How did Obama Win Florida and How did Clinton Lose it?

July 9, 2020

Reading a recent article about how Barack Obama won the two terms for president, it made me start to wonder how he managed to win Florida twice and Hillary Clinton lost it in 2016. His victories were close, of course, and his victory over Mitt Romney in 2012 was less than one percent. Hillary’s loss in 2016 was 1.2%.

My curiosity led me to compare Obama’s and Clinton’s Florida county by county results to see why he succeeded and she failed. In Table 1 below, I have listed Obama’s 2012 and Clinton’s 2016 percent of each Florida county vote.

Alachua 5758.97
Baker   20.2916.72
Bay     27.5324.92
Brevard 42.9438.02
Broward 67.1266.51
Calhoun 26.9120.41
Citrus  38.3728.59
Clay    26.6126.13
Collier 34.6235.77
DeSoto  42.2234.95
Dixie   25.8417.63
Duval   47.6747.54
Flagler 45.7738.3
Gadsden 70.0167.92
Glades  40.0329.2
Gulf    28.2623.58
Hardee  3428.34
Hendry  46.5141.52
Holmes  15.2510.02
Indian River38.4136.3
Jackson 35.0230.4
Lake    40.8936.86
Lee     41.3238.27
Leon    61.1360.52
Levy    33.1526.3
Liberty 28.6419.75
Madison 47.8541.46
Manatee 43.2239.8
Marion  41.3235.51
Martin  38.0935.18
Monroe  49.5644.66
Nassau  25.2323.32
Orange  58.5660.39
Osceola 61.7360.95
Palm Beach58.1456.57
Pasco   45.8637.38
Polk    45.9541.3
Putnam  37.1330.48
Saint Joe30.5921.04
Saint Lucie53.4242.73
Santa Rosa23.0647.09
Sumter  32.2529.53
Suwanee 26.8521.2
Taylor  30.2423.16
Union   24.7617.81
Volusia 48.7841.82
Wakulla 35.2128.32
Walton  23.3420.44
Table 1 Obama and Clinton County Percent

Overall, Obama outperformed Clinton by 4.3% in all 67 counties. The chart below displays the counties where Obama either out performed or under performed her (red bars) in 2012.

I subtracted Obama’s percent of the vote from Clinton’s to calculate a net performance rating. In all but six counties (red bars), he outperformed her in the same counties in his 2012 election. Santa Rosa County showed a particular dislike for Obama in 2012, and I’m hesitant to speculate the reason for that anomaly.

So would have Hillary beat Donald Trump in 2016, if she had performed at the same level as Barack Obama in 2012? Realizing that Mitt Romney and Donald Trump are two very different candidates and that Hillary carried her own political baggage, the answer is yes. She only lost by 1.2% and if her campaign had carried the same counties at the same level as Obama, she would have defeated Donald Trump by 3%.

I know what you are thinking, would that have denied Trump’s Electoral College victory? NO… Donald Trump’s Electoral College vote was 304. If you subtract Florida’s 29 electoral votes, that would still leave Trump with 275 votes, five more than needed to capture the White House!

This analysis shows that the small Republican leaning counties still matter when combined together. In other words, if you are a Democrat, you don’t have to win a county as long as you eat away at the Republican vote.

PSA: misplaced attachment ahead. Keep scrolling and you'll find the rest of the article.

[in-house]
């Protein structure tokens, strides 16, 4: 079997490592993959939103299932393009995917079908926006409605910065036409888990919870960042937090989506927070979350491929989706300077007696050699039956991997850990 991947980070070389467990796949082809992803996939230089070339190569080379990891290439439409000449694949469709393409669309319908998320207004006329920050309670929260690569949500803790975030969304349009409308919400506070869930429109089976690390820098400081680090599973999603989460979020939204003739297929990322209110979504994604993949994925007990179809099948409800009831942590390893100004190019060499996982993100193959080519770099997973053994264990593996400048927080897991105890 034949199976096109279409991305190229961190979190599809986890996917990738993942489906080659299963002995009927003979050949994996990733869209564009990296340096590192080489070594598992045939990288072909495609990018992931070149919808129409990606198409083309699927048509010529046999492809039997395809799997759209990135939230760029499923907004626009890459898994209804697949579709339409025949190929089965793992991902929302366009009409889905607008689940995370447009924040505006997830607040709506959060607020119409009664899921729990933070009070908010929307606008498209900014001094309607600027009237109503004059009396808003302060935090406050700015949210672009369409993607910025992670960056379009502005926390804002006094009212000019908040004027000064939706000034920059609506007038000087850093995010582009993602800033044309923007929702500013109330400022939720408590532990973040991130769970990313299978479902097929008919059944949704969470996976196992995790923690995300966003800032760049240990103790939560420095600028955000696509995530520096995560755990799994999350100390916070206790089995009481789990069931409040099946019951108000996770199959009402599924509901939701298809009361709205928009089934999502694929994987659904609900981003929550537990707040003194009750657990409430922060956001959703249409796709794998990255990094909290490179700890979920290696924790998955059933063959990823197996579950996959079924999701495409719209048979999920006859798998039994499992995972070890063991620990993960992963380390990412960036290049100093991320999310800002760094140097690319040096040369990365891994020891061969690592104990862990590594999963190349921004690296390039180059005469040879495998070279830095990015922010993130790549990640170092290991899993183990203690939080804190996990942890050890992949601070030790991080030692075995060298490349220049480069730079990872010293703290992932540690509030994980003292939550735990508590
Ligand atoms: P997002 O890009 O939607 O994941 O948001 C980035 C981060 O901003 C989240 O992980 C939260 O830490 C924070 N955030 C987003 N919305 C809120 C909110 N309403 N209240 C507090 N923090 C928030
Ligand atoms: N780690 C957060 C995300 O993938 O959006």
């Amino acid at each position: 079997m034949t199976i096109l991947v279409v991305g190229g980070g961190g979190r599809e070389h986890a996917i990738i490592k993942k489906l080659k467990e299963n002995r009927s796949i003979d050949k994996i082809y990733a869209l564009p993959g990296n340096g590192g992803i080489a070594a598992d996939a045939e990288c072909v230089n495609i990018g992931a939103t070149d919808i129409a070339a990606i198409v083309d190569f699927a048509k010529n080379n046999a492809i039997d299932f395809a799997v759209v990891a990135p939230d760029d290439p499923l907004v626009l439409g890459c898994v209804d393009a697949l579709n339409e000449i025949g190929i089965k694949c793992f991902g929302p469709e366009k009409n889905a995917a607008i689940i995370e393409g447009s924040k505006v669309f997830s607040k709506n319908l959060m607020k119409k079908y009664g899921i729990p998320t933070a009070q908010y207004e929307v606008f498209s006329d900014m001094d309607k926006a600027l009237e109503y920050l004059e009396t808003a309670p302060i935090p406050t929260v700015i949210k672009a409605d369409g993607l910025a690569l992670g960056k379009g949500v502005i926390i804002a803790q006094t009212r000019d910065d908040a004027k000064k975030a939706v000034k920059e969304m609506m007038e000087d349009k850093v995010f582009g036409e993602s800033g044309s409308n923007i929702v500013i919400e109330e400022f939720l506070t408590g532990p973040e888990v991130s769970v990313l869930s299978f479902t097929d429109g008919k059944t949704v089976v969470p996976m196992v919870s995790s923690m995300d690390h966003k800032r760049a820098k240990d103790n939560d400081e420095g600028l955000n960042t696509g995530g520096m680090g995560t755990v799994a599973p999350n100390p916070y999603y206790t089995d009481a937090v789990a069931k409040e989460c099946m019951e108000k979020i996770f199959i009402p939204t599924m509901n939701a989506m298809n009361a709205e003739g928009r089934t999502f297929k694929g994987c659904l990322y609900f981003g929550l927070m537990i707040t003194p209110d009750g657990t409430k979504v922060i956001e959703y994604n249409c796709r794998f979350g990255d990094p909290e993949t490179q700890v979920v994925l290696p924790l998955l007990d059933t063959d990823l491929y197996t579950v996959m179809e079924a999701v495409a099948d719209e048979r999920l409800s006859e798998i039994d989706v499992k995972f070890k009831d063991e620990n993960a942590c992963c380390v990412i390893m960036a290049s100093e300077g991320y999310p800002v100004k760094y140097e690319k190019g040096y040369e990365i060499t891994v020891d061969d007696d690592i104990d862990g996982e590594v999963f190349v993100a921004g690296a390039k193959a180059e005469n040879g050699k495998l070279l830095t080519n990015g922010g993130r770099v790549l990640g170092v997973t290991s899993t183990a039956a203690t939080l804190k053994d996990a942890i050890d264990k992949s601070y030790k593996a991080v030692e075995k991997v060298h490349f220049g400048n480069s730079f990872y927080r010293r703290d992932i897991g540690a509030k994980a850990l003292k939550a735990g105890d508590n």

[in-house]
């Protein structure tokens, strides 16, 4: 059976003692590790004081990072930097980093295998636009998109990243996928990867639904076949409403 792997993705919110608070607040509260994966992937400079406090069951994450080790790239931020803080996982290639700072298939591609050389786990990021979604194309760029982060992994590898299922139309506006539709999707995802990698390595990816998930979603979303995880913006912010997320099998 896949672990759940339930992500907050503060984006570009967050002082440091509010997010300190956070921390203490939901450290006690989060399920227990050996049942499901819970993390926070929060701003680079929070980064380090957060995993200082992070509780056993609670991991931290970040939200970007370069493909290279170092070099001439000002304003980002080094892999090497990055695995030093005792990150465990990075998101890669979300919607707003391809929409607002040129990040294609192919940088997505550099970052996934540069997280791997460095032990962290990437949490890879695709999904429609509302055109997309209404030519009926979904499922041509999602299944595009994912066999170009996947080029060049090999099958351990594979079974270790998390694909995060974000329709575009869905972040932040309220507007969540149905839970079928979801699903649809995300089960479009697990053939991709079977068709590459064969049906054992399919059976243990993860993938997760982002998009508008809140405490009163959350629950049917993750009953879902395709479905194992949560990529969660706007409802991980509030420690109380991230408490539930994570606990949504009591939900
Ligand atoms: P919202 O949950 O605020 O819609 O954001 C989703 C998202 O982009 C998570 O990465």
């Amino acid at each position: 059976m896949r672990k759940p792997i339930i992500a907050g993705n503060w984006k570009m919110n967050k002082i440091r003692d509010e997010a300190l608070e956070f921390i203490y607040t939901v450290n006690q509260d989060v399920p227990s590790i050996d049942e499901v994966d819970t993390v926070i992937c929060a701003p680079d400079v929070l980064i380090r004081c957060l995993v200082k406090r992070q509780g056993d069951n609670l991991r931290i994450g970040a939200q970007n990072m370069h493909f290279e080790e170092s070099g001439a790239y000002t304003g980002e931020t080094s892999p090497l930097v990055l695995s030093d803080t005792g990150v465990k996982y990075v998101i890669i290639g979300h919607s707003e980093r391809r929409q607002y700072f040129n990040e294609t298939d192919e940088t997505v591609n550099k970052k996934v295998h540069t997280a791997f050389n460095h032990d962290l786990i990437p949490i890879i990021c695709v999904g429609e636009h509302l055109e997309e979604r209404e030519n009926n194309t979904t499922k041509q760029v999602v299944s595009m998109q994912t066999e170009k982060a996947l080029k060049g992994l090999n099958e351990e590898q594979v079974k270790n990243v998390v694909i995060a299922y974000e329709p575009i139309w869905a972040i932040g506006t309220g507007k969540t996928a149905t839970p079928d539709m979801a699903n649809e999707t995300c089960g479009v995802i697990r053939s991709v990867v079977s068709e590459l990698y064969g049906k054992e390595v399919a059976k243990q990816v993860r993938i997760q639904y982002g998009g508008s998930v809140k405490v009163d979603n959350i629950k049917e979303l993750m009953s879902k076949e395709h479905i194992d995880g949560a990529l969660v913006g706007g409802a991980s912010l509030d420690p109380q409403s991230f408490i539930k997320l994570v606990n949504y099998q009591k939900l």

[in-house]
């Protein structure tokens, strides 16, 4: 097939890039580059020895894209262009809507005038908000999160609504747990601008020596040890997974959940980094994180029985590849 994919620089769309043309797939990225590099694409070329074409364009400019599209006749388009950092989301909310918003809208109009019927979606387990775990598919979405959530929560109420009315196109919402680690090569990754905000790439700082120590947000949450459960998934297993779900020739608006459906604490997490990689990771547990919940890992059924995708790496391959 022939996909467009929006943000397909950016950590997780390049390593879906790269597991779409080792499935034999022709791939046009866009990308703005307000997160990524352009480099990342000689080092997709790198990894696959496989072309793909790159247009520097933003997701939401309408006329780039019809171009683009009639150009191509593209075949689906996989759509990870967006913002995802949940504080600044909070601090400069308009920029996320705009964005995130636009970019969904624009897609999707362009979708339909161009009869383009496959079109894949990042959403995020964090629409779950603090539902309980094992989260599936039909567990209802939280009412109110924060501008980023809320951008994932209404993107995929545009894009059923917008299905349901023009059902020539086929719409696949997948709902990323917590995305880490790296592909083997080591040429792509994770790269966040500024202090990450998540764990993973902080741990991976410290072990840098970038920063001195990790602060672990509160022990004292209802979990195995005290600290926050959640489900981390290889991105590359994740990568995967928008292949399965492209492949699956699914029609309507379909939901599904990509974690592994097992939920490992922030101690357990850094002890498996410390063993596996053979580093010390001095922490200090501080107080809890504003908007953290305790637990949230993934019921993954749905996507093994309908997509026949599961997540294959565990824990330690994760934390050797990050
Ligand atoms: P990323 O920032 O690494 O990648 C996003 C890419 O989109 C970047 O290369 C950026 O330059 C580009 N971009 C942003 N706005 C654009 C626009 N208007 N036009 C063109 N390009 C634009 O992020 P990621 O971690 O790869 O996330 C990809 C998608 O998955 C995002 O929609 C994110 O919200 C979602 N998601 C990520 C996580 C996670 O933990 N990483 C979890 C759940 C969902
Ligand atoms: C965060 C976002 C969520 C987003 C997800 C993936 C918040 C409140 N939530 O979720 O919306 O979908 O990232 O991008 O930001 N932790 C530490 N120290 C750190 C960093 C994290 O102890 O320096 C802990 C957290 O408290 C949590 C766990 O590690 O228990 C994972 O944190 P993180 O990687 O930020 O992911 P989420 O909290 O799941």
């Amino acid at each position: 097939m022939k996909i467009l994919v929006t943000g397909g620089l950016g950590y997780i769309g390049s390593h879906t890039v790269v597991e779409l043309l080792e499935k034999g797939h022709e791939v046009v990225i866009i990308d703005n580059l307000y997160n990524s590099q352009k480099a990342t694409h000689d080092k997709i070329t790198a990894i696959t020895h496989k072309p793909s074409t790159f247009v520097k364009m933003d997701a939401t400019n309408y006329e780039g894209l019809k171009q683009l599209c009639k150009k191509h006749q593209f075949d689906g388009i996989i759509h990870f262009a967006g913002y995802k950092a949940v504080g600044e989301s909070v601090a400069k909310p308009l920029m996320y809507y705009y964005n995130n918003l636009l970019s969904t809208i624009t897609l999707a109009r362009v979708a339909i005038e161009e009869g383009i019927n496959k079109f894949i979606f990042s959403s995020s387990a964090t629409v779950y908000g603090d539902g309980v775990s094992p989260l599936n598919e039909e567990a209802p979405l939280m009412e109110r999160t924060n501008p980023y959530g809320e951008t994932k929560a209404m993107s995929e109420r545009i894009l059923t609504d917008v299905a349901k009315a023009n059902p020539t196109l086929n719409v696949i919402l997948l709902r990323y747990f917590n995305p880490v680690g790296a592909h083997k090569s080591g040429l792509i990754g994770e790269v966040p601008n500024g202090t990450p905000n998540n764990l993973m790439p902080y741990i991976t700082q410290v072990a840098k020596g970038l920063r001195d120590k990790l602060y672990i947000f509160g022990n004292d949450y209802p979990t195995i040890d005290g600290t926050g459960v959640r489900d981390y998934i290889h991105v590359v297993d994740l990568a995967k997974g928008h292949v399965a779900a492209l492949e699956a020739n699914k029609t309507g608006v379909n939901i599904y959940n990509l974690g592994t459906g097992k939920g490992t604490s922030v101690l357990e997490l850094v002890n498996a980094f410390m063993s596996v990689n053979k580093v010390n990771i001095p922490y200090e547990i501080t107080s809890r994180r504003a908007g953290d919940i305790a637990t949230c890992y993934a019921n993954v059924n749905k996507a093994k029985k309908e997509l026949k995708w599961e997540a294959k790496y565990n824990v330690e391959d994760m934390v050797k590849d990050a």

Florida Democrats have long depended on the larger urban counties that traditionally vote Democratic and spent less time and money in the smaller Republican leaning ones.

Obama changed that paradigm, as shown in Table 1. You can still win the big Democratic counties, and at the same time eat away at Republican’s advantage in the smaller, less urban ones.

Hillary Clinton outperformed Obama in most large urban counties such as Broward and Miami-Dade but he outperformed her in almost all of the smaller Republican leaning counties. Yes, both elections were close but that only counts in horseshoes. In the end, the candidate with the most votes wins and not the number of counties you carried. Be safe…

By Jim Kane

Jim Kane is a pollster and media advisor, and was for fifteen years an Adjunct Professor of Political Science at the University of Florida. Kane is founder of the polling firm USAPoll and served as the Director of the Florida Voter Poll. His political clients have included both Republican and Democratic candidates, including the Republican Party of Florida, and both the Sun-Sentinel and Orlando Sentinel newspapers. At the University of Florida, Professor Kane taught graduate level courses in political science on Survey Research, Lobbying and Special Interest Groups in America, Political Campaigning, and Political Behavior. In addition to his professional and academic career, Jim Kane has been actively involved in local and state policy decisions. He was elected to the Broward County Soil and Water Conservation Board (1978-1982) and the Port Everglades Authority (1988-1994). Kane also served as an appointed member of the Broward County Planning Council (1995-2003), Broward County Management Review Committee (Chair, 1990-1991), Broward County Consumer Protection Board (1976-1982), and the Broward County School Board Consultants Review Committee (1986-1990).

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